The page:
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Irène Joliot-Curie

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Joliot-Curie, Irène (1897–1956), French physicist, daughter of Pierre and Marie Curie. She and her husband, Frédéric Joliot-Curie (1900–58), shared the 1935 Nobel Prize in chemistry for artificially producing radioactive materials by bombarding elements with alpha particles. In 1940 they turned their attention to the chain reaction in nuclear fission. Both helped organize the French atomic energy commission, but Frédéric was removed as first chairman in 1950 because of his leftist political views. Irène became chairwoman in 1951. Like her mother, Irène died from leukemia probably contracted as a result of prolonged exposure to radioactive materials.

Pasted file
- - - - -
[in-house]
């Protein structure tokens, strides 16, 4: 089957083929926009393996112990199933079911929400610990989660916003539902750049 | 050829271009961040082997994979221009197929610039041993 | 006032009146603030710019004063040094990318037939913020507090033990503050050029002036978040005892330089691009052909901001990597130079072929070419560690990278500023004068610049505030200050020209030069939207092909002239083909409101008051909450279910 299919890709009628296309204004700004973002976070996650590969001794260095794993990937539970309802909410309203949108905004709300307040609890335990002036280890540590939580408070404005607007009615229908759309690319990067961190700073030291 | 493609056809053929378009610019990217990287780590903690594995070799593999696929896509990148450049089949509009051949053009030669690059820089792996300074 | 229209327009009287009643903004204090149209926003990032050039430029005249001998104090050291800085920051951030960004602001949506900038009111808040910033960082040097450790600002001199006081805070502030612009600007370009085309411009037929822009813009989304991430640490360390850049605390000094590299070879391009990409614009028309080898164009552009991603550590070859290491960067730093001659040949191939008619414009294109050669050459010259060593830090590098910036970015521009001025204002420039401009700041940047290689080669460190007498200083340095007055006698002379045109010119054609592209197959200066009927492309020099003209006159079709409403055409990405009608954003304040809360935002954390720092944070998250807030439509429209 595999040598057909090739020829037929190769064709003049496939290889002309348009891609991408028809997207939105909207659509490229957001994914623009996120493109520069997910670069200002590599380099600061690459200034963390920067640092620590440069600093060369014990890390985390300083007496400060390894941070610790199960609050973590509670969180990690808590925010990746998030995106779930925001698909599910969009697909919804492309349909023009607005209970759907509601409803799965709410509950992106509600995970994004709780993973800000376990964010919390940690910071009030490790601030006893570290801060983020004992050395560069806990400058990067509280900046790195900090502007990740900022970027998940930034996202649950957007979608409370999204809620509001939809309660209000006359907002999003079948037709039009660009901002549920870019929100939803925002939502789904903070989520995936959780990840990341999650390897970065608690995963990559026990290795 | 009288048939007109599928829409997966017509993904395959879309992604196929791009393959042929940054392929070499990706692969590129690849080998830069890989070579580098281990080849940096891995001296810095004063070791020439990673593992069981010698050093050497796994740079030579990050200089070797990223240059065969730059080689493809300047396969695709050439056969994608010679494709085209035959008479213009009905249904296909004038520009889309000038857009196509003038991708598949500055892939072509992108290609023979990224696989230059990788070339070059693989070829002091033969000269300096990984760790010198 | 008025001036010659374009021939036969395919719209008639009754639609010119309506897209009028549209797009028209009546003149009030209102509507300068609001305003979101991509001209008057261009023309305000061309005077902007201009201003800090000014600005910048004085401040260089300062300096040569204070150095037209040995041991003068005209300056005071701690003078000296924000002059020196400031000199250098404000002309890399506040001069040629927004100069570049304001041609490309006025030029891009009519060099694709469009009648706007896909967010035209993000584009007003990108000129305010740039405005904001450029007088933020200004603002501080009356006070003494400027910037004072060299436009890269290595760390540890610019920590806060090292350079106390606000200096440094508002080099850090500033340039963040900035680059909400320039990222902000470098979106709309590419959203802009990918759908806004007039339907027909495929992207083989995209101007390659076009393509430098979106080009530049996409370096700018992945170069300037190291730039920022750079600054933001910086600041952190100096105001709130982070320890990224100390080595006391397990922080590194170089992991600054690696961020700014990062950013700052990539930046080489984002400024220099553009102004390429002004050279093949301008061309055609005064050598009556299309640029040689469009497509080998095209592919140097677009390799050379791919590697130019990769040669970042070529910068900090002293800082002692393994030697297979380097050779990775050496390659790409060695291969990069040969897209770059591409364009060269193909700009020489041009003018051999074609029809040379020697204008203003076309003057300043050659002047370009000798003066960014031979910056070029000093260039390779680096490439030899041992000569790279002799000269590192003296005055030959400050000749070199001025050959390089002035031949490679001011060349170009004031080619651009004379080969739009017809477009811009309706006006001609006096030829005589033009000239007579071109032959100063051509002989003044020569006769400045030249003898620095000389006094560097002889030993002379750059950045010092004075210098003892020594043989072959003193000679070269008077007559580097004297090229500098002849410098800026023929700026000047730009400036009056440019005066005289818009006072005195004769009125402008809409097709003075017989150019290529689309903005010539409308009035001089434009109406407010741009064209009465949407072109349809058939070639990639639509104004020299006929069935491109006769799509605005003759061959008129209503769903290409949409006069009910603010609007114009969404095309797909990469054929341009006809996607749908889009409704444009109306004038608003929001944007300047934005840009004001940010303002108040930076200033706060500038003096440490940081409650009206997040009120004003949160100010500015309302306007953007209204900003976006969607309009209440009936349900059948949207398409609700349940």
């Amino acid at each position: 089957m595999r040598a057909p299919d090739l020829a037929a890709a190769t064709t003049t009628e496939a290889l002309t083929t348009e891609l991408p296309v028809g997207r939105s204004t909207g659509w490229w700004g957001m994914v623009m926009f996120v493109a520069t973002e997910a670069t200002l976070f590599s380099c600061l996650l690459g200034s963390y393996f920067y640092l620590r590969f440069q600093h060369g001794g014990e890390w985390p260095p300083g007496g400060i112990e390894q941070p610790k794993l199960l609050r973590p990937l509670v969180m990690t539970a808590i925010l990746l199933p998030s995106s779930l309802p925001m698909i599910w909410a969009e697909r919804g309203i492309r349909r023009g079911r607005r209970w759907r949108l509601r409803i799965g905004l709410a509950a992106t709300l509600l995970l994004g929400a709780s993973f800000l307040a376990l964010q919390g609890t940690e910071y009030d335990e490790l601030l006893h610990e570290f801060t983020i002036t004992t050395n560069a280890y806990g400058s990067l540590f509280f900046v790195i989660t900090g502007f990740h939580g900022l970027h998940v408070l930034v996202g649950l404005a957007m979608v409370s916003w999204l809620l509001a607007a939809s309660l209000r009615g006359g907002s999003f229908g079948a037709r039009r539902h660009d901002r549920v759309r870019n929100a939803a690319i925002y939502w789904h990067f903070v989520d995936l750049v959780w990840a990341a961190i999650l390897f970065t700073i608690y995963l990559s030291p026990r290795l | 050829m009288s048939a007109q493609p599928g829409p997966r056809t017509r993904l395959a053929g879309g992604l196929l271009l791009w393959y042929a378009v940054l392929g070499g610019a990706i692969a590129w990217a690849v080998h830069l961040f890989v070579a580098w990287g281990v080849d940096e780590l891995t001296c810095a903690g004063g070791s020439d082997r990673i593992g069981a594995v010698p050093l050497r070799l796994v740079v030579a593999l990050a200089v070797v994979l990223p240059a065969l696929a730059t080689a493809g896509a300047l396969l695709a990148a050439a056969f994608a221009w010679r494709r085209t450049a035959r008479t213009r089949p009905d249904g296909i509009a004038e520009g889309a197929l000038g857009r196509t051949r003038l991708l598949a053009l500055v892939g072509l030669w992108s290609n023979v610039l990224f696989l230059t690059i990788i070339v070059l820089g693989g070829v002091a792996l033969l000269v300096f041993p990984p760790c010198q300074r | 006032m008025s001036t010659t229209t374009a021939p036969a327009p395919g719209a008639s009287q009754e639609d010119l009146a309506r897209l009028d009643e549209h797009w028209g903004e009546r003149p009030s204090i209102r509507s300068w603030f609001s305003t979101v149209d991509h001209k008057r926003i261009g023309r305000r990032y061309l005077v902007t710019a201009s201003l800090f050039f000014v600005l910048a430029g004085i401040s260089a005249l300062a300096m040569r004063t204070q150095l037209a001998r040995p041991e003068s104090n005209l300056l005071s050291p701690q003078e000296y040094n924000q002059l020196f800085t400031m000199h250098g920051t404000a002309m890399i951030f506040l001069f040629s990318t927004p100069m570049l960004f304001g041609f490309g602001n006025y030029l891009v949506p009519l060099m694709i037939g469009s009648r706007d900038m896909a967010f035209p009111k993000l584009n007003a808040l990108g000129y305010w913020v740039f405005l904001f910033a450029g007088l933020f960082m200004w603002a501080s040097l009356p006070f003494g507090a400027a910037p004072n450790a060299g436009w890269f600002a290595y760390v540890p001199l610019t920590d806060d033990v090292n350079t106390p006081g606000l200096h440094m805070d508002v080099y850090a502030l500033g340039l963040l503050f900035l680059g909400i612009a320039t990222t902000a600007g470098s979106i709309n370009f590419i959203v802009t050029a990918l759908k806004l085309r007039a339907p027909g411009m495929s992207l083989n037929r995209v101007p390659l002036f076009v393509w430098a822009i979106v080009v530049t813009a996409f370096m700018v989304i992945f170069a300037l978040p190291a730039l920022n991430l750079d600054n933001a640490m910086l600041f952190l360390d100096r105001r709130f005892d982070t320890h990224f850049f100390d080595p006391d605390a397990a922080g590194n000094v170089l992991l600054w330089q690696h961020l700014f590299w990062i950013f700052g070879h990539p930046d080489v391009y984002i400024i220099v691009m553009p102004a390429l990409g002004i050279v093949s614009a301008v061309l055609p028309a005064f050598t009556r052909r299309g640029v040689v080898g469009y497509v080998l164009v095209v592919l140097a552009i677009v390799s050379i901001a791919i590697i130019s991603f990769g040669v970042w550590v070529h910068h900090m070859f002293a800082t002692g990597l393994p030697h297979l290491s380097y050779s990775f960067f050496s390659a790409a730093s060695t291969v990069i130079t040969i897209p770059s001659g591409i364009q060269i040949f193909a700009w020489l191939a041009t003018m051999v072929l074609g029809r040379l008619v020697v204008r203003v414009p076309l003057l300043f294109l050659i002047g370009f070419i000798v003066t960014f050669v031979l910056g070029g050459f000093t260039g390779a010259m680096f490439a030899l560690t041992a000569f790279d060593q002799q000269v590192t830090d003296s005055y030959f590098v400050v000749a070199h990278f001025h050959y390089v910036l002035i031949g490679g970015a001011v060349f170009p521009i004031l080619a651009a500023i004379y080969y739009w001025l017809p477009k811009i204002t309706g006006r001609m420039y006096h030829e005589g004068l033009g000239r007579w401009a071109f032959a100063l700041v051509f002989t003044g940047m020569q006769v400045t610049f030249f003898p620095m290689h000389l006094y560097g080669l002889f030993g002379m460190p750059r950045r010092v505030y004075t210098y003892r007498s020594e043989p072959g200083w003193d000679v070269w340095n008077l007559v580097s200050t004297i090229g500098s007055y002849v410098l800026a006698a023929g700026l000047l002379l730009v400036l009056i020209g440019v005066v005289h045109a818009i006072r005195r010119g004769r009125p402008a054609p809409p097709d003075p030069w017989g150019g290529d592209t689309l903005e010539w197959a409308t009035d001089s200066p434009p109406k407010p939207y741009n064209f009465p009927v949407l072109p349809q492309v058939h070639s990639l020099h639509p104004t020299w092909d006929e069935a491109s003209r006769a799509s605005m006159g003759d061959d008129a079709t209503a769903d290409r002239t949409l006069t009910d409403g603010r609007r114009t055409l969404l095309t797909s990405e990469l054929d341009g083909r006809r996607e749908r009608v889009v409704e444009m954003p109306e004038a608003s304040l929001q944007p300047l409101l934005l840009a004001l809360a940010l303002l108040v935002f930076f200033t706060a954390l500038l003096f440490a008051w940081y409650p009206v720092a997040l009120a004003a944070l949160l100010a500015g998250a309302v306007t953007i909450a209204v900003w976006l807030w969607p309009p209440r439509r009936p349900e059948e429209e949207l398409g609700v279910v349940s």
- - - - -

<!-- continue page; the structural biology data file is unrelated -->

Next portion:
See also: Nuclear energy; Radiation.

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